Bill aims to boost commercial areas

January 27, 1994|By Larry Carson | Larry Carson,Staff Writer

Baltimore County's leaders want to offer a tax carrot to business owners in older commercial areas but don't want them to gobble a big hole in the county treasury in the process.

The issue illustrates the difficulty of dealing with two of the county's biggest problems, a slowing of tax revenue growth and growing urban decay. The bill under consideration by the County Council is an attempt to walk a tightrope between the two.

The idea is to offer business owners who improve their properties temporary immunity from higher property taxes that would result from the work. The bill provides for no tax increase the first year and would phase in the increase over the next four years.

Sponsored by Pikesville Councilman Melvin G. Mintz, a 2nd District Democrat, with co-sponsors Vincent J. Gardina, a 5th District Democrat, and Berchie Lee Manley, a 1st District Republican, the bill originally would have applied only in 10 designated revitalization areas -- mainly old commercial centers eclipsed over the years by shopping malls: Catonsville, Arbutus, Woodlawn, Liberty Road, Pikesville, Towson, Parkville, Overlea, Essex and Dundalk.

But County Executive Roger B. Hayden was worried about the financial impact of including Towson, where several multimillion-dollar projects have been built in recent years. He also worried about excluding other, smaller areas.

The bill, which was delayed and rewritten, will go before the council at its work session next week. A final vote is scheduled for Feb. 7.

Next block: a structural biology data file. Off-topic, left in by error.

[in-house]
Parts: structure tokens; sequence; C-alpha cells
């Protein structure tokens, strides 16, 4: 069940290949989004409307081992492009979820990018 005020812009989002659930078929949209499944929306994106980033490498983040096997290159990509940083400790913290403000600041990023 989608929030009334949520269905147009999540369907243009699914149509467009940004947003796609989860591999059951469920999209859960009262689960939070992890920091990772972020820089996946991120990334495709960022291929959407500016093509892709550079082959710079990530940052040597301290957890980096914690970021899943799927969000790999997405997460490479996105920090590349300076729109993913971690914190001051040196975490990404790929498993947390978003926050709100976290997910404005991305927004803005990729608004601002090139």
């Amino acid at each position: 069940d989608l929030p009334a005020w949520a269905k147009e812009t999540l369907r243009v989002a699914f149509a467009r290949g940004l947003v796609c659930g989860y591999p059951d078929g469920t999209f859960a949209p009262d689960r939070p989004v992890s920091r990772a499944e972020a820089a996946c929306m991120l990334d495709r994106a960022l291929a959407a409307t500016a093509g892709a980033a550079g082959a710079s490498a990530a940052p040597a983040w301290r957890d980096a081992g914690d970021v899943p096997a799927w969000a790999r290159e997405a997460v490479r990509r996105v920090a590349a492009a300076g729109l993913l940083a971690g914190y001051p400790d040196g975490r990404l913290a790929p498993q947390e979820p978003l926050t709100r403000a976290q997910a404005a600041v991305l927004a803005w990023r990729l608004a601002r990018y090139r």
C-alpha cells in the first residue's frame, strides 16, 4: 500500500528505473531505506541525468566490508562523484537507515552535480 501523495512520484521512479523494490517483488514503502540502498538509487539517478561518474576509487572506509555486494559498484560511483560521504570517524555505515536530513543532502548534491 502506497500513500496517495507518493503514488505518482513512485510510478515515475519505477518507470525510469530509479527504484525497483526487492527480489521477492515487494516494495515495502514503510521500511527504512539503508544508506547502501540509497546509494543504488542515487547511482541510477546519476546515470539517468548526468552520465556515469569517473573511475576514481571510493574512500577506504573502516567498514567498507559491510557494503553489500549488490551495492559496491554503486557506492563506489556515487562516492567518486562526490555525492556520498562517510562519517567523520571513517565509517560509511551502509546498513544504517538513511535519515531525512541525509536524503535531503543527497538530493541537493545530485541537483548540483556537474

In the latest version, Towson has been dropped from the list of tax-break areas, and eligibility has been extended to other old commercial crossroads, such as Oakleigh Road and Taylor Avenue.

To qualify, an area would need at least 25 commercial properties, a formal business association and a revitalization program. Improvements must cost at least $50,000 and increase a property's value by at least $10,000 to qualify.

The revised bill also excludes properties that belong to utility companies or railroads.

No one knows how much the program would cost the county in uncollected property taxes. After laying off nearly 300 county workers last year, and after three years of no general raises for county employees, Mr. Hayden isn't looking for ways to reduce revenue.

Pat Roddy, Mr. Hayden's lobbyist, wants the council to add a sunset provision that would eliminate the incentive after two years without further legislation.

That, Mr. Roddy said, would give the county a chance to see how the program works and how much it might cost before making it permanent.

Mr. Roddy said the Hayden administration is most interested in the bill as a potential catalyst for getting unorganized, older business areas together to improve their communities and prevent urban blight.

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